I’m sending this email to people who either expressed interest in participating the session or in helping to design it. Welcome fellow partners in crime and trouble makers! The purpose of this message is to get some discussion going to help set up the session. Here is what I have in mind. We can change it and shape it as the discussion evolves.
Theme of Panel
The basic them is how political ideology affects metrics and methodology. To give a simple example of both.
Metrics: Imagine a program that taught literacy to immigrants. “First order” impacts are pretty straightforward, e.g. ability to read, quality of life, employability, and so on. But what about the “second order” impacts, i.e. things touching on the overall social condition – impact on community and economy, etc. I’d bet dollars to donuts that people with pro and anti-immigration feelings would come up with different measures. For instance what about a measure of whether wages are driven down, or of local disruption to social services in communities? It is certainly reasonable to posit these changes, but I doubt that the pro-immigration advocates would not do it.
Methodology: Imagine a needle exchange program evaluation being designed by two different groups: 1) public health advocates, and 2) people who had very strong moral objections to doing anything to help drug addicts take drugs. People in the latter group might reason as follows: “I am not closed minded, but I really think this is a bad idea. So I am going to design the most rigorous methodology possible – random assignment, no treatment control, alternate treatment (no needle exchange) group, and a long term follow-up. Why do I insist on this? Because unless the conclusions are bullet proof, I ain’t gonna change my mind that needle exchange programs are a bad idea.” I can easily imagine how the pro-needle exchange folk would be satisfied with a less rigorous methodology.
Use of a common example
My thought is to invent a program as an example we can all work from. It can be based on something real, but I have found that in order to have an example that illustrates all the points one wants to illustrate, some synthetic elements are necessary. The example has to be something on the large and complicated side, but well within the scope of the kinds of programs that AEA members might actually get a contract to evaluate. I want to make sure the example resonates with people’s experience.
Panel development process
If you are up for it, I’d like to design this panel in a two-tier social networking framework.
Tier 1: Us, i.e. the people with the responsibility to design and submit the panel to AEA. Any advice we get from others is just that, advice. We can use it or not as our wisdom dictates.
Tier 2: The rest of the world. We exchange our ideas in the “fishbowl” of my blog site. Content, design, assignments, etc. In other words, I’d put this email message up and instead of our hitting “reply all” we would post to the blog. This would have two advantages. First, other people might have worthwhile things for us to consider. Second, it would generate publicity for the panel. (And frankly, I would not mind increasing hits on my blog, either.)
What I’m proposing is an experiment, and to be honest, I’m not expecting too much in the way of public comment. But I think it’s worth a try if you do. Let’s do the first round of responses via email to get a sense of whether you are willing to work in the fishbowl. If you are, I’ll transition the material.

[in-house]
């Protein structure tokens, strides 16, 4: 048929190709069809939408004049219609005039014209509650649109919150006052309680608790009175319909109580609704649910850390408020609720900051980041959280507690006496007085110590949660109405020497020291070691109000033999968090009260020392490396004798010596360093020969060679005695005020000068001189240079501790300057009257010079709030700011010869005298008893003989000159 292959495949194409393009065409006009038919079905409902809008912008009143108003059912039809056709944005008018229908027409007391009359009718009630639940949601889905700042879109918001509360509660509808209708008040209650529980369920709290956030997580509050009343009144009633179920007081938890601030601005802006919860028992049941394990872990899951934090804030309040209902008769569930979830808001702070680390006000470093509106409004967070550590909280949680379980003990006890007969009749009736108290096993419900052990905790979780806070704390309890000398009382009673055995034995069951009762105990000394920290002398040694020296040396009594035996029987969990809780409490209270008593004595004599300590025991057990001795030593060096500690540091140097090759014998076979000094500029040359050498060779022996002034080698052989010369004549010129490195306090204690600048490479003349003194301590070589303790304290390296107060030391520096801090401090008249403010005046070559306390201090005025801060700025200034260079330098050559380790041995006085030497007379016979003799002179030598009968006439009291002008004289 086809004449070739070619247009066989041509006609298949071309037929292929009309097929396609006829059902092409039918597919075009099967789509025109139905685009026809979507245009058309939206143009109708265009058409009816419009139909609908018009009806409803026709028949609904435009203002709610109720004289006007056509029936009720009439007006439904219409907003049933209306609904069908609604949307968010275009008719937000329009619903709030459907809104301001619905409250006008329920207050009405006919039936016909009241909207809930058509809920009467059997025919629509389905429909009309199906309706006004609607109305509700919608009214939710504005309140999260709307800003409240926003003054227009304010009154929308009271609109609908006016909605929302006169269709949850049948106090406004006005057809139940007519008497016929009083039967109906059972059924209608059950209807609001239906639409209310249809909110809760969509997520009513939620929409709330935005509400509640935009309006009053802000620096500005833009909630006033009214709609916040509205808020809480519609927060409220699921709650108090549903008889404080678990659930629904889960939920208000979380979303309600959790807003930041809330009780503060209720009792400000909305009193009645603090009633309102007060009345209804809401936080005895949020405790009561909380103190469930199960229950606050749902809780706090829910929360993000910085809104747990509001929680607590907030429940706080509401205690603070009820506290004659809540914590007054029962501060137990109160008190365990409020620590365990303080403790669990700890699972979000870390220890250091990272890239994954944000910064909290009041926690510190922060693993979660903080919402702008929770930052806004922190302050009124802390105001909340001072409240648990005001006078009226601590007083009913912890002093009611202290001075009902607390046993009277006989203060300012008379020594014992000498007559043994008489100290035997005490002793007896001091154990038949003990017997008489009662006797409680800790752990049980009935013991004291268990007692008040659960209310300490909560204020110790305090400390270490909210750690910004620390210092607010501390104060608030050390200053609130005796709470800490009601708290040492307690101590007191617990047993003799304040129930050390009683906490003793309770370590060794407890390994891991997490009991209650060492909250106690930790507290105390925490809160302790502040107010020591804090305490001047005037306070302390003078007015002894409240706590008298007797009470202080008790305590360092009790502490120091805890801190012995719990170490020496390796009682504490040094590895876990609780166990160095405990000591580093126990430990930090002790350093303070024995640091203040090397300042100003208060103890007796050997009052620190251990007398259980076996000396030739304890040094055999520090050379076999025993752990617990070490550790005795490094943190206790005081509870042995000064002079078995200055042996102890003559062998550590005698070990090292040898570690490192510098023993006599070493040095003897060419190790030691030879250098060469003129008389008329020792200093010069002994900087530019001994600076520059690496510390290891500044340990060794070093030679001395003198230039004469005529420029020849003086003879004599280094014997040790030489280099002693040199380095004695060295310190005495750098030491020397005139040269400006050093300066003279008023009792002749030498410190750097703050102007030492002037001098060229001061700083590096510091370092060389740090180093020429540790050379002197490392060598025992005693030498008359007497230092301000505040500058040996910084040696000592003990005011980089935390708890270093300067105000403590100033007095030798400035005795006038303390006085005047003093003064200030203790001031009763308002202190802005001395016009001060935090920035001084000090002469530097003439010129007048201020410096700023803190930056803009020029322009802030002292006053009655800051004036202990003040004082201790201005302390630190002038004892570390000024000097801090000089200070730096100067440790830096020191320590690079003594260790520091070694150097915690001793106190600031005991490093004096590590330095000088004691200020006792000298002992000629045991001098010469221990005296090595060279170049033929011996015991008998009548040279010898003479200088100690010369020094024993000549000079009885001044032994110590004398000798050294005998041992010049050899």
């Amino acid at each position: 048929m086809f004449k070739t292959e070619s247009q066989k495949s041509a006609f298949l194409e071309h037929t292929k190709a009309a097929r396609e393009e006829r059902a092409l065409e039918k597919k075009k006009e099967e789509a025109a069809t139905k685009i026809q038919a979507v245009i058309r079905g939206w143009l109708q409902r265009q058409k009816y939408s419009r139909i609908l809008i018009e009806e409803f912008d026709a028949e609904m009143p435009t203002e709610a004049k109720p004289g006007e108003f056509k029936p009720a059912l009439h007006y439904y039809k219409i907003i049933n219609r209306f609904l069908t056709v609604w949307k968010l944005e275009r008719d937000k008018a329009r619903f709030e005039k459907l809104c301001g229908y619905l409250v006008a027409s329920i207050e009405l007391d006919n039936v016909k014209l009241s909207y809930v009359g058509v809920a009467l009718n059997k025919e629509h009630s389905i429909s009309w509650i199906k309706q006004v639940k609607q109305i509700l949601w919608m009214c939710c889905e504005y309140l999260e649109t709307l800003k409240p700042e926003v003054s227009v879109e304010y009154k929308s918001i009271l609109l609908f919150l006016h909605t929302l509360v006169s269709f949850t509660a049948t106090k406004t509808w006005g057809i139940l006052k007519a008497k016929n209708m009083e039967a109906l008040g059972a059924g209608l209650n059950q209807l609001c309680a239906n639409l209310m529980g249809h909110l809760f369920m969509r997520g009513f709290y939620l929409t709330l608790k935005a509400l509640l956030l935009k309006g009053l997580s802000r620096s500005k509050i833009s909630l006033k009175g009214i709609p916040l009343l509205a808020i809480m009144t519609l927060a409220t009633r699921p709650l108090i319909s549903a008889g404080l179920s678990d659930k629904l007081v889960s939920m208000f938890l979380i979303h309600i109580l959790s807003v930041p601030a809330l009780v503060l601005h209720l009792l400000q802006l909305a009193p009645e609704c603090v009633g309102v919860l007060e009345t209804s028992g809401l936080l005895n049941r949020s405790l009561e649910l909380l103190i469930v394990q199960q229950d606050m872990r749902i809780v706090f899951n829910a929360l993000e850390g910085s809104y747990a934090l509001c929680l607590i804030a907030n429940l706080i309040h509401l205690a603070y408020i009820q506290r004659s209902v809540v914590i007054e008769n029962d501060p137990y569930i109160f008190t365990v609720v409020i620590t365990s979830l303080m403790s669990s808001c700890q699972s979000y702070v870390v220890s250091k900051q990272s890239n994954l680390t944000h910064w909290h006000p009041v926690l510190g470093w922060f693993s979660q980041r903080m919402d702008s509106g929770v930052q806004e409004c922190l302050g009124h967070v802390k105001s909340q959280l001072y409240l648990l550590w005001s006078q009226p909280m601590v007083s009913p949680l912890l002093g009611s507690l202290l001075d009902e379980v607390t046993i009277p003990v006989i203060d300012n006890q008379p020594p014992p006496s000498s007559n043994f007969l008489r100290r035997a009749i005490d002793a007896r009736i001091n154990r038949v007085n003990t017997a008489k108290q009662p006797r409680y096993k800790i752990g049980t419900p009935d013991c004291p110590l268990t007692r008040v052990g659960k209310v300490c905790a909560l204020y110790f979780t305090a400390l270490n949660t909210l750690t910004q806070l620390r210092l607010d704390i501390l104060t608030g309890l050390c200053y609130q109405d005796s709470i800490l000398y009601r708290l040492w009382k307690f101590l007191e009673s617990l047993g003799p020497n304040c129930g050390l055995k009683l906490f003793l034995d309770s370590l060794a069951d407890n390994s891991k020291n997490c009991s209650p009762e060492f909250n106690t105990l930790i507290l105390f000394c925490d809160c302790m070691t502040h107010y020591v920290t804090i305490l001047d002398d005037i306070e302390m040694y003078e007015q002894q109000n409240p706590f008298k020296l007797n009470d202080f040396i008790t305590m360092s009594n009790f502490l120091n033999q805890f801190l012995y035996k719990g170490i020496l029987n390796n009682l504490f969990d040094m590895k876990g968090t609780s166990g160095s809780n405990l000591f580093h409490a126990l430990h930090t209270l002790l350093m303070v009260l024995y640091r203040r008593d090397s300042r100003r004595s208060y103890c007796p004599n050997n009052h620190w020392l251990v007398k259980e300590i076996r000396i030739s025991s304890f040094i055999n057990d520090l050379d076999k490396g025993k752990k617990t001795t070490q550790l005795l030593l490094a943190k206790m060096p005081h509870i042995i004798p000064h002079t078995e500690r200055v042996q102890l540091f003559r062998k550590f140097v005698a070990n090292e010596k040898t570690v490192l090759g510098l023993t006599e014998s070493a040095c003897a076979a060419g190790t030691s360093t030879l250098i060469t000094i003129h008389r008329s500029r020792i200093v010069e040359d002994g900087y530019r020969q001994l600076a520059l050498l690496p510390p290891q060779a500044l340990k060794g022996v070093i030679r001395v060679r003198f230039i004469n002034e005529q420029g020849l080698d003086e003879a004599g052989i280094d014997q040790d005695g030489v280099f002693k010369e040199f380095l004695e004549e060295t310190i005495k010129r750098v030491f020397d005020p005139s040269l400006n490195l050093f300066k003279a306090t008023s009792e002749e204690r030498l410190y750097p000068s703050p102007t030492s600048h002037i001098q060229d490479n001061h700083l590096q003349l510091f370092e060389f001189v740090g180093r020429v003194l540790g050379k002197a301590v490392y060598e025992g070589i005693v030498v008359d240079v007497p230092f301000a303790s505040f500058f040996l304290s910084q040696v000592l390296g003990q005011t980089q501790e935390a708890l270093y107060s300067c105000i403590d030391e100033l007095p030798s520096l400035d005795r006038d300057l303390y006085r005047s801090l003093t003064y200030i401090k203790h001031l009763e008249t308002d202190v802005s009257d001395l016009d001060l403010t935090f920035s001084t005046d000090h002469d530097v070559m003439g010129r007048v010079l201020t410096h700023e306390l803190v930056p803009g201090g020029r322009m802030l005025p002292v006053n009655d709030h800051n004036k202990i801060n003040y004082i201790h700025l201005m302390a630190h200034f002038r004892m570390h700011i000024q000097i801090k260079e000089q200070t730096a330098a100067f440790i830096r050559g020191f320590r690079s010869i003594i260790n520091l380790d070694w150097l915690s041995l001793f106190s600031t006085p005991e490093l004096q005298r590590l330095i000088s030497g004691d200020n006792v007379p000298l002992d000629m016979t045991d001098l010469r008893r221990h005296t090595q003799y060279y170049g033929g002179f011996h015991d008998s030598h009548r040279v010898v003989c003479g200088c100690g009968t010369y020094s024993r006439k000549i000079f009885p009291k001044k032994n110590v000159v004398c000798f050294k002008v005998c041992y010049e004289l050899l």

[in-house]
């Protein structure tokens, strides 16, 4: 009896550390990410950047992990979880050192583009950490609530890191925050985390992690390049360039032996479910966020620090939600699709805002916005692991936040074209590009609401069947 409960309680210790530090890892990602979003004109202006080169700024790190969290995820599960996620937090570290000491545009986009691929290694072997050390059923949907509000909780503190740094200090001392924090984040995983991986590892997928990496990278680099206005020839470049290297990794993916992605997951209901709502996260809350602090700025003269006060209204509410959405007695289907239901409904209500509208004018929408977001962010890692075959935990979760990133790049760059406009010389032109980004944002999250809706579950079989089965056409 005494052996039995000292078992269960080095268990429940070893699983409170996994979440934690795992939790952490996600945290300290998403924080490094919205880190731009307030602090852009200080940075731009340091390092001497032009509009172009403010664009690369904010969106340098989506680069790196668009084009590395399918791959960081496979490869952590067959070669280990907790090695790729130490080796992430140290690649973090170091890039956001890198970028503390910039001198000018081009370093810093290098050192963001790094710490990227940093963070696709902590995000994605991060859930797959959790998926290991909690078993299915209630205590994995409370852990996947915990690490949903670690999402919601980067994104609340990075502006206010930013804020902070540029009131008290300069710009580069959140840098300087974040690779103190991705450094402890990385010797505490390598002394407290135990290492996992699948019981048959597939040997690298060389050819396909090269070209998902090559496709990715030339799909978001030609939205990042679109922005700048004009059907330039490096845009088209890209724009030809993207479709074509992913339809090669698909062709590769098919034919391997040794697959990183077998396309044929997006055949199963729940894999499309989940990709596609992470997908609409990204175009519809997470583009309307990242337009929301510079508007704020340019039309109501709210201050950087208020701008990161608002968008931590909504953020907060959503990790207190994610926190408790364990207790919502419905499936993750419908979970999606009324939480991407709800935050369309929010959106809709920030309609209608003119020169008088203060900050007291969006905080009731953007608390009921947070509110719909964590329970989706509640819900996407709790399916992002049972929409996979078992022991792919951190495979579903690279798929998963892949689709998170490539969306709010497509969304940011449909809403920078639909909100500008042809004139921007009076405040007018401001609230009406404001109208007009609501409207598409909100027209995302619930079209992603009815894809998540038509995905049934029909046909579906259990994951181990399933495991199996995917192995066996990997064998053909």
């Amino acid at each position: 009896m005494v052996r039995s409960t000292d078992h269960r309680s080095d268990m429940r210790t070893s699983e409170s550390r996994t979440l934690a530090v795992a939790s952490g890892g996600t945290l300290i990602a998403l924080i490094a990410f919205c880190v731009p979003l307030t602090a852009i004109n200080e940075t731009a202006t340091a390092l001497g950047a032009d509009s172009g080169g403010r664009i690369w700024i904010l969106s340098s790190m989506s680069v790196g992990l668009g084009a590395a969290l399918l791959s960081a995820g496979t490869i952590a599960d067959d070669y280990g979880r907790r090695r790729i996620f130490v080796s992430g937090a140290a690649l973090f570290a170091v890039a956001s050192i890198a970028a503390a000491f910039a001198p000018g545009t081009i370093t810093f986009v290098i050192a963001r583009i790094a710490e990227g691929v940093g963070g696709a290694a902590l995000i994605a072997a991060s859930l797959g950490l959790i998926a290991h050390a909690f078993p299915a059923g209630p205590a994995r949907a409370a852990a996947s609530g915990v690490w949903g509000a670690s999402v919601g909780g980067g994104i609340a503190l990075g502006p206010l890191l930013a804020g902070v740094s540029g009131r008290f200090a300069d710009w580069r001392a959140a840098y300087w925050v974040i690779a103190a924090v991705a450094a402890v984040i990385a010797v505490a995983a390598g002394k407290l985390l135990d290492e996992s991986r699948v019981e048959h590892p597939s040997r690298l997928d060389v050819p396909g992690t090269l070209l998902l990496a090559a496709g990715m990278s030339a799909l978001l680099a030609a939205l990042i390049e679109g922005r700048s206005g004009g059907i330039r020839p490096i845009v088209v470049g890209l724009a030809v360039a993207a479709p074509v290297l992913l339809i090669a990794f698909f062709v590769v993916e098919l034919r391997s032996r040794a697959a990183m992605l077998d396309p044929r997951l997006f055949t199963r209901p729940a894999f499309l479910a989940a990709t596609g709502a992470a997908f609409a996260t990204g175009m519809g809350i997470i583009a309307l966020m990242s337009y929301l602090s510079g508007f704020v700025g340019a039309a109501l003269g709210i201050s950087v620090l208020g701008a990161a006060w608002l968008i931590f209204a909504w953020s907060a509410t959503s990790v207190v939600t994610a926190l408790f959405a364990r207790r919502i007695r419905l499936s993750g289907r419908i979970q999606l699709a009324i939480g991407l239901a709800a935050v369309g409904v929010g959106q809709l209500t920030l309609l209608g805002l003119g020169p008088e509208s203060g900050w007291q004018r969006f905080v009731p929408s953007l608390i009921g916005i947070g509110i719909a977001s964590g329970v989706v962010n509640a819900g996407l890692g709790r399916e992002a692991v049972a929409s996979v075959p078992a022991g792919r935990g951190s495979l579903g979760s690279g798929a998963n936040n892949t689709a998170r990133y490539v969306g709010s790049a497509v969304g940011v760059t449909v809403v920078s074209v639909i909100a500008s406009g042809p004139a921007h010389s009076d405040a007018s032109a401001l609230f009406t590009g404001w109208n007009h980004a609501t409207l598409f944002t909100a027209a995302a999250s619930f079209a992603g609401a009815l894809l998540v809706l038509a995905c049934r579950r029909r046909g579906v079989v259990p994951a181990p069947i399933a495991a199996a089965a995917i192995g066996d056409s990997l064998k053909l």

What do we want out of this?
Aside from the fact that doing this panel would be a lot of fun, I assume that we have our reasons for wanting to be involved. It might help shape our discussions if we knew the reasons. If you don’t have any that’s fine, but if you do, let’s hear them. For me, there are two.
1- Unintended consequences of program behavior: You all know that this is my favorite subject. Once I finished my book and had a chance to think about the intellectual frontiers I had not explored, I realized that ideology can be an important reason for unexpected behavior. Either there are variables people did not think to include, or the methodology has some blind spots. I want help exploring this frontier.
2- Diversity: AEA is big on gender, ethnic, and racial diversity. I am in favor of this, but I think the field would be a lot better off if there were more emphasis on ideological and methodological diversity as well. How much poorer would economics and political science be if there were no research and theory based on both Marxian and free market paradigms? Quite a lot poorer, I think. I have a strong feeling that the politics of AEA members clusters in the medium-rare range.( I can’t prove it, but I bet I’m right.) I’m not arguing that we go out and recruit other members, but I do think that AEA would be a lot better off if we had a collective appreciation of the implications of what we don’t have.
There are three questions we need to resolve.
1- What TIG should we submit this to? I’m thinking maybe “Evaluation Theory”, but I really don’t have any strong feelings one way or the other.
2- Deadlines. I think we should set ourselves the goal of being able to submit the panel by the end of February.
3- What format should we use? We could do a panel, but there are other possibilities. For instance maybe a think tank, which gives us less time to present, but the audience a lot more opportunity to participate.